Only needed to bag your toilet paper if you are caught short in between camps and for keeping your rubbish tidy in your tent
For early stages and once back down
Keep it simple on the mountain. Essentials are toothbrush, toothpaste and deodorant. Moisturiser is advisable, everything else is a luxury!
Keep this in your daysack
Personal first aid kit
Blister patches, plasters, antiseptic, painkillers etc.
Bring plenty of spare batteries and memory cards. The mountain is very dusty to some sort of camera protective bag is advisable
Sewing kit (optional)
Bring spare batteries or a spare head torch
For summit day
You will be fed very well and given plenty of snacks each day however we advise bringing a small selection of snacks that you will really want to eat on summit day. Energy gels and protein bars are not suitable for this expedition
A great addition for hot drinks at the higher camps
Don’t forget this! Your passport should have at least 6 months validity. With your passport expiry date at least six months after the final day of travel.
Copy of passport
Just in case
Passport photos x 4
Copy of own travel insurance details And relevant contact numbers. Please ensure you have appropriate insurance for your intended trip to include medical evacuation and coverage up to an altitude of 7,000m
Dental Check up
We recommend you have a dental check-up before your trip. New fillings can be an issue at altitude if there is an air pocket left in the gap
Check with your travel clinic or the nurse at your GP surgery
Useful in emergencies. Check with your card provider that it is accepted in country of expedition.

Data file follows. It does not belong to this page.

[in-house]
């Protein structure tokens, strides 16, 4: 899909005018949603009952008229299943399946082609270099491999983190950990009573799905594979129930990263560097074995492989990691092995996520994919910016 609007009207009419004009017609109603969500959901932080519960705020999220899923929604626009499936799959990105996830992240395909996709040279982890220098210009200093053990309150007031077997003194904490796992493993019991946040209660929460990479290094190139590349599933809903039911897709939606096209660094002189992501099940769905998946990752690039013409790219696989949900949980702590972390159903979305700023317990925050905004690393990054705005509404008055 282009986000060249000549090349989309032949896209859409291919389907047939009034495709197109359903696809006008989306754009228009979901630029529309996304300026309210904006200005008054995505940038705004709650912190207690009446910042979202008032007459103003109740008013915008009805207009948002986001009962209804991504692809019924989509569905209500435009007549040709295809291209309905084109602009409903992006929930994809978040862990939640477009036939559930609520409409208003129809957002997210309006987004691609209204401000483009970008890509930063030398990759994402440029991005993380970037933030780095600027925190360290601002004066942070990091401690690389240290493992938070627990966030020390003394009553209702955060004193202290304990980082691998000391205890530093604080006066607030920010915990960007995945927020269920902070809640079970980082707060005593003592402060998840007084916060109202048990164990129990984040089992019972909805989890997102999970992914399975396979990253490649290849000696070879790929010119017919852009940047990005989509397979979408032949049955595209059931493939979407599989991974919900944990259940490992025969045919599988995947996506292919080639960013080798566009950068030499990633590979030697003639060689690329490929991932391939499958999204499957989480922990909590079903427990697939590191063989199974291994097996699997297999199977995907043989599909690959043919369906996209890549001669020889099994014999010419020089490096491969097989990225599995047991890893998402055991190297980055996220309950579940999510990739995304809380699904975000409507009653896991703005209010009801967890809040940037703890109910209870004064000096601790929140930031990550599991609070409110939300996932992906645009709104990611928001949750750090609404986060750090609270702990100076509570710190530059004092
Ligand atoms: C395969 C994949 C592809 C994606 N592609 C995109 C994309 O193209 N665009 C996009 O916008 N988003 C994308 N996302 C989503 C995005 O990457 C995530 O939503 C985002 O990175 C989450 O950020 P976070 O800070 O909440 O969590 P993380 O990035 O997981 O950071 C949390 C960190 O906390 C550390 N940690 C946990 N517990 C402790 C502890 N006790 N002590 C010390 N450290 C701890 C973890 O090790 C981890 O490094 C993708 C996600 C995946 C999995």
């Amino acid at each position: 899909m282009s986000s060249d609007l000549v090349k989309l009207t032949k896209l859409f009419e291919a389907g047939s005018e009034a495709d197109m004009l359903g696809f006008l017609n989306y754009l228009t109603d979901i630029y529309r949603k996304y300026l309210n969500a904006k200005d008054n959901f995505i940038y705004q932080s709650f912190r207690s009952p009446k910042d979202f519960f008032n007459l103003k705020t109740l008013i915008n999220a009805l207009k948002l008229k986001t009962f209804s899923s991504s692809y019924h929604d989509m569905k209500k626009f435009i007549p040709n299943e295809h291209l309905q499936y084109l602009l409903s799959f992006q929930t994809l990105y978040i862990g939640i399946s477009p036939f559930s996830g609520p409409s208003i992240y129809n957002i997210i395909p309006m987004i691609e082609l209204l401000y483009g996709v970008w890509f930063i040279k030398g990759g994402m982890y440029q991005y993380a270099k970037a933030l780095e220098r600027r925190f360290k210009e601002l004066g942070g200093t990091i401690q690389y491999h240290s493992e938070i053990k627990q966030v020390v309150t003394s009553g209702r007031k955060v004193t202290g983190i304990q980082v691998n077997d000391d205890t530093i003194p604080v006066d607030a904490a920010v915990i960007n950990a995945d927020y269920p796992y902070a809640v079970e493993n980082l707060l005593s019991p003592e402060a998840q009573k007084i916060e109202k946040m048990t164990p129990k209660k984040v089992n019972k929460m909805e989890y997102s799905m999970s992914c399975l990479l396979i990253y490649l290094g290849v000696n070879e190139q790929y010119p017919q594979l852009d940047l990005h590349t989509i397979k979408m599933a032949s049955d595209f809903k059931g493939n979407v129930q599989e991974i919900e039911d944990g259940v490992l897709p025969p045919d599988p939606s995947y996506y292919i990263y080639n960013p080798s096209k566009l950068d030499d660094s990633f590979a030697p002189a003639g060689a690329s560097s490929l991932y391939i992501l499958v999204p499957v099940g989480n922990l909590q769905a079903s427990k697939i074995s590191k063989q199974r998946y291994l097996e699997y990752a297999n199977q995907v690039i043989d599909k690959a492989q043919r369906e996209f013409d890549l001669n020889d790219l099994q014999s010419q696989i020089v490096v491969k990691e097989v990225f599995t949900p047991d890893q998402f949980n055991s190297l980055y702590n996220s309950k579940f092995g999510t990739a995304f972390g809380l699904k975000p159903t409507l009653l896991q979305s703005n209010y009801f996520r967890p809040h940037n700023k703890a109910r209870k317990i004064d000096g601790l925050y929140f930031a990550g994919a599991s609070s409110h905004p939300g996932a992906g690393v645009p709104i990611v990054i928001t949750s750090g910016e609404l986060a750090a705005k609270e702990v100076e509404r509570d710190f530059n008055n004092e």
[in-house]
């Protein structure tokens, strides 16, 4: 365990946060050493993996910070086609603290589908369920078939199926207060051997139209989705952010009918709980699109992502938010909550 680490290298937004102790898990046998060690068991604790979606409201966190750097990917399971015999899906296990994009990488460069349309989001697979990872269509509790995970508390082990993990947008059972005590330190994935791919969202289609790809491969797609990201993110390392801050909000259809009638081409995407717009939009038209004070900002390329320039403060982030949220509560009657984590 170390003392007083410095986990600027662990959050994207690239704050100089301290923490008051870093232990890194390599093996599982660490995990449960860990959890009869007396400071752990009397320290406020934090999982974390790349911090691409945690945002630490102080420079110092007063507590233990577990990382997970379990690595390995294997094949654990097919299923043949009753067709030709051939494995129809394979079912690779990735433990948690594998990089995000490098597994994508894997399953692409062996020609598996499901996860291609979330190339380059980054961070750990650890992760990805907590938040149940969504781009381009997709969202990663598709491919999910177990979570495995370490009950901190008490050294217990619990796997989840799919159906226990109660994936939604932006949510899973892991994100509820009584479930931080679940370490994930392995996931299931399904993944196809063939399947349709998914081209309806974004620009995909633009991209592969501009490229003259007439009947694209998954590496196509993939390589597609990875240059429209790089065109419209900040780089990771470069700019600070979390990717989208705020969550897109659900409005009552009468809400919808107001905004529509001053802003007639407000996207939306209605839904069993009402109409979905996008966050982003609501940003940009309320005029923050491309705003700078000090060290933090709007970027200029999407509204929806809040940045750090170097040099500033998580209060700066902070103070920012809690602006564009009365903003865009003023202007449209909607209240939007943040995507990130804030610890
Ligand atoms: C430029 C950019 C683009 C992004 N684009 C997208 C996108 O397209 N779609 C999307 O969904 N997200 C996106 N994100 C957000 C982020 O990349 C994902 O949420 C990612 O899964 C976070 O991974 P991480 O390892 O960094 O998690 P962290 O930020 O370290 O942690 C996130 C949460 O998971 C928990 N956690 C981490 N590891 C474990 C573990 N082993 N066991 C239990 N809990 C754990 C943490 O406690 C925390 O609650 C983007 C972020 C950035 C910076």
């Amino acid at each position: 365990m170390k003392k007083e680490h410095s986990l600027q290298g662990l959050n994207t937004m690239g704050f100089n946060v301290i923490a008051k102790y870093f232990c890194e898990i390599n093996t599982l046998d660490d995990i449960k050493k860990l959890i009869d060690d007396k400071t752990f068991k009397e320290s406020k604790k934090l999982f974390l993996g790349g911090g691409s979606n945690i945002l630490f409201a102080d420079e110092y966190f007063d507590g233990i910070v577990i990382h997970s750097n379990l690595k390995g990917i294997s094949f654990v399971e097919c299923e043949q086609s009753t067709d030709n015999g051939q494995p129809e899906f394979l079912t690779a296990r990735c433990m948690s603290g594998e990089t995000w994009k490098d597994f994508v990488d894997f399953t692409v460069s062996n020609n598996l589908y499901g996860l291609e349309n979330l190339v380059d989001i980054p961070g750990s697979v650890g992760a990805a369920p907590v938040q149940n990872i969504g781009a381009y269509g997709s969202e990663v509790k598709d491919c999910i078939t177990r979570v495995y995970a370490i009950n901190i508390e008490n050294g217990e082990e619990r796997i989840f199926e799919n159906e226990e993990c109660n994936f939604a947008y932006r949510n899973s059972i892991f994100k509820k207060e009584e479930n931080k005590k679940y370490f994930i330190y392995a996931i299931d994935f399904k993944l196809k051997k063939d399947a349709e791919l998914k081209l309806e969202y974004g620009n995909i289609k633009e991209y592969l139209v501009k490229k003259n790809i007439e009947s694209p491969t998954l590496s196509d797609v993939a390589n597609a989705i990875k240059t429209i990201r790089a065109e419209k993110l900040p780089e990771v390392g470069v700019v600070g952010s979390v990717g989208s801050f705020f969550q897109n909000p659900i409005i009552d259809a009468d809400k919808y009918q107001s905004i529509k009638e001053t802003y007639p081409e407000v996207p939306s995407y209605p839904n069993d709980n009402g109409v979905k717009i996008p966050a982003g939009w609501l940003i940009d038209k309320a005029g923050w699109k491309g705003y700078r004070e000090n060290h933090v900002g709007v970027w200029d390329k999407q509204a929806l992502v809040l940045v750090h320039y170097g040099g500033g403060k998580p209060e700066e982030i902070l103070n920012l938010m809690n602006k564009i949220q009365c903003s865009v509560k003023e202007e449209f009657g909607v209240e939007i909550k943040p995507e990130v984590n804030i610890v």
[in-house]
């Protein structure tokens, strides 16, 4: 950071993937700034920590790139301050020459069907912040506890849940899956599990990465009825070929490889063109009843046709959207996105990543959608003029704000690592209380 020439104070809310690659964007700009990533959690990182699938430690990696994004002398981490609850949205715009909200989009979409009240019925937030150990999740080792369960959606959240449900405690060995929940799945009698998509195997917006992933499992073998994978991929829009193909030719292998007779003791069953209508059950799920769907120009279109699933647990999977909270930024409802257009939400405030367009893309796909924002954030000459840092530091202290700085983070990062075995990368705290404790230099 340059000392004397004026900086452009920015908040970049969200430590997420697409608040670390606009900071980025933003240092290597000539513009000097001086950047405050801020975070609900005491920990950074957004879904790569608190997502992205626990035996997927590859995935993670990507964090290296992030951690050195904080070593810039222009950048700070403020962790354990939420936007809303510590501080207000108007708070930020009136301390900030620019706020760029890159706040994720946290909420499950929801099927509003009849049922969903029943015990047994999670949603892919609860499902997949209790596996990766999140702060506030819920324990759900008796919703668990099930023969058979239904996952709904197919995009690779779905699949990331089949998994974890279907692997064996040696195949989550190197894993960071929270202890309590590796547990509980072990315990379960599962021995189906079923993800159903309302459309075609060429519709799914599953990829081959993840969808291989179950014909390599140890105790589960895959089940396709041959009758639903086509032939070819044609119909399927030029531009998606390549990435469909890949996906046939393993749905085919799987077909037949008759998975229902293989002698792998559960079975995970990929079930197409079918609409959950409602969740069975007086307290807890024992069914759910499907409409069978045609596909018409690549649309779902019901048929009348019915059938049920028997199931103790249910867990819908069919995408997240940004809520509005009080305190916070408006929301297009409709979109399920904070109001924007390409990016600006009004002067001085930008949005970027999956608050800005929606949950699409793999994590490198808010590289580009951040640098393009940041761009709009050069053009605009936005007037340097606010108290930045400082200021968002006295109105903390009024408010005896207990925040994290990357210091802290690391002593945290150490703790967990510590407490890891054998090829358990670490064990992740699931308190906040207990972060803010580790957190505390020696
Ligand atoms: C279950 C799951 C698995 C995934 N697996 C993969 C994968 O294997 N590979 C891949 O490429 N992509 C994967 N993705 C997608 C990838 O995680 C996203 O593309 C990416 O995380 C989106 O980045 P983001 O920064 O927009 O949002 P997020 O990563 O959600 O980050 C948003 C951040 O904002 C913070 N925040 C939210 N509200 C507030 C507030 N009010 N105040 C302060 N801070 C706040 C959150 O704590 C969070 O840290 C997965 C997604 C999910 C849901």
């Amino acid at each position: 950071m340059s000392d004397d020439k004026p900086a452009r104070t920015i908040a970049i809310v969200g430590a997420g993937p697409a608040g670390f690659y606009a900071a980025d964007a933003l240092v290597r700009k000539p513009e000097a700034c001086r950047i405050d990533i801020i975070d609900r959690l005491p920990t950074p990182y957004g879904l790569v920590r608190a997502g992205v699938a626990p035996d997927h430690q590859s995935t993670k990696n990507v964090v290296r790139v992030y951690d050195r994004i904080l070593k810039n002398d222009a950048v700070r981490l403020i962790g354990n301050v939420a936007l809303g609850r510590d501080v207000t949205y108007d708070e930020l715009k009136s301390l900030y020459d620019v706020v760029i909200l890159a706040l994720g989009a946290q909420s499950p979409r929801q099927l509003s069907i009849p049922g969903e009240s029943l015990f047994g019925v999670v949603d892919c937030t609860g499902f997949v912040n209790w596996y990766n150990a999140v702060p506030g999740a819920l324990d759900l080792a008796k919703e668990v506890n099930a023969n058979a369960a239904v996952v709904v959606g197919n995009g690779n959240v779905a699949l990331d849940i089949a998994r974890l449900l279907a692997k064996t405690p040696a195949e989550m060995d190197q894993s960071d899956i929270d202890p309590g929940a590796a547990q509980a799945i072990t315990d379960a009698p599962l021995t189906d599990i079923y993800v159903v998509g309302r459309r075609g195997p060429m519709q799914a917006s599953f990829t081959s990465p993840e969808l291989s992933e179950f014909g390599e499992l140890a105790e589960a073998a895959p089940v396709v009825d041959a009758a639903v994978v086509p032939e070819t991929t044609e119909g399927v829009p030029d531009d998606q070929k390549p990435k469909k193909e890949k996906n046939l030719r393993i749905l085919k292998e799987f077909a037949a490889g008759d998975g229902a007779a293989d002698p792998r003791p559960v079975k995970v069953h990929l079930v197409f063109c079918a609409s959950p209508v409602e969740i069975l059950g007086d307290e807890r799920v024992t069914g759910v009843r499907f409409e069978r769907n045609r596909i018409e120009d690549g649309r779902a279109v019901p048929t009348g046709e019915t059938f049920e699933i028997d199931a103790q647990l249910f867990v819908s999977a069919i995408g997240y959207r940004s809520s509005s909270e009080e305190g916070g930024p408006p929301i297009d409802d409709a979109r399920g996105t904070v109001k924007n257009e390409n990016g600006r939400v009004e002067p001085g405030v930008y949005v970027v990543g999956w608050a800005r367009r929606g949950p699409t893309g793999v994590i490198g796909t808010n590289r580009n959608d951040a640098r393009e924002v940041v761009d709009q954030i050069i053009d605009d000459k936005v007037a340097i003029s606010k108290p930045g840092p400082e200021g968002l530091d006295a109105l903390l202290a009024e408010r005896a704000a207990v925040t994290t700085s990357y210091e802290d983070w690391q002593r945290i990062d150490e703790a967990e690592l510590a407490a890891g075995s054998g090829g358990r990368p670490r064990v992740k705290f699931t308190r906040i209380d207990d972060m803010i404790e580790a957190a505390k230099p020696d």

On the mountain you will need tip money of about $150 and about $100 extra to buy beers or something to take home and cover meals not included in the expedition price
As applicable – UK residents do not need a visa to enter Argentina
Who is the guiding team composed of (How many guides? Climber to guide ratio)?
Our 360 guides are some of the most experienced in the business. They spend many months a year climbing and trekking in not only in South America but other mountain areas also. They have established a close rapport with our ground crew and run a very enjoyable expedition.
Most trips have a 3:1 ratio. Our 6 person teams depart with one 360 expedition guide. This ratio also includes local crew (Argentinian guides). Generally your accompanying 360 leader will be in charge of the expedition and he/she will be assisted by the local guides.
Where do I meet my guides?
Your guide will meet you at the airport. Look for someone wearing a 360 logo!
How many climbers are on this expedition?
Never more than 12. Typically a group has between 6 to 8 climbers.
Food and Water
What is the food like on the mountain?
All meals on the mountain are of the highest possible standards. In fact considering that our 360 expedition Guides have to produce the best possible meals in a wilderness setting using only the most basic of facilities (kerosene stoves) the meals they produce are nothing short of miracle. The meals are always fresh, nutritious and varied. We ensure that dietary preferences are always met and that the best local ingredients are used. The underlying aim is to provide balanced nutritional meals packed with carbohydrates to refuel hungry bodies and to replenish stores for the next day of activity. On top of well balanced meals clients are provided with coffee, tea and snacks upon arrival into camp. The morning wake-up call is usually accompanied with a cup of tea or coffee in your tent.
Clients are invited to bring along any of their favourite snacks and goodie bags from home or Mendoza as they are expensive to buy at base camp. Concentrate on high energy food-stuffs such as Jelly Babies or nuts to give you that little boost on an arduous day. Meals at base camp will include fresh fruits and vegetables. Lightweight nutritious foods are prepared higher on the mountain.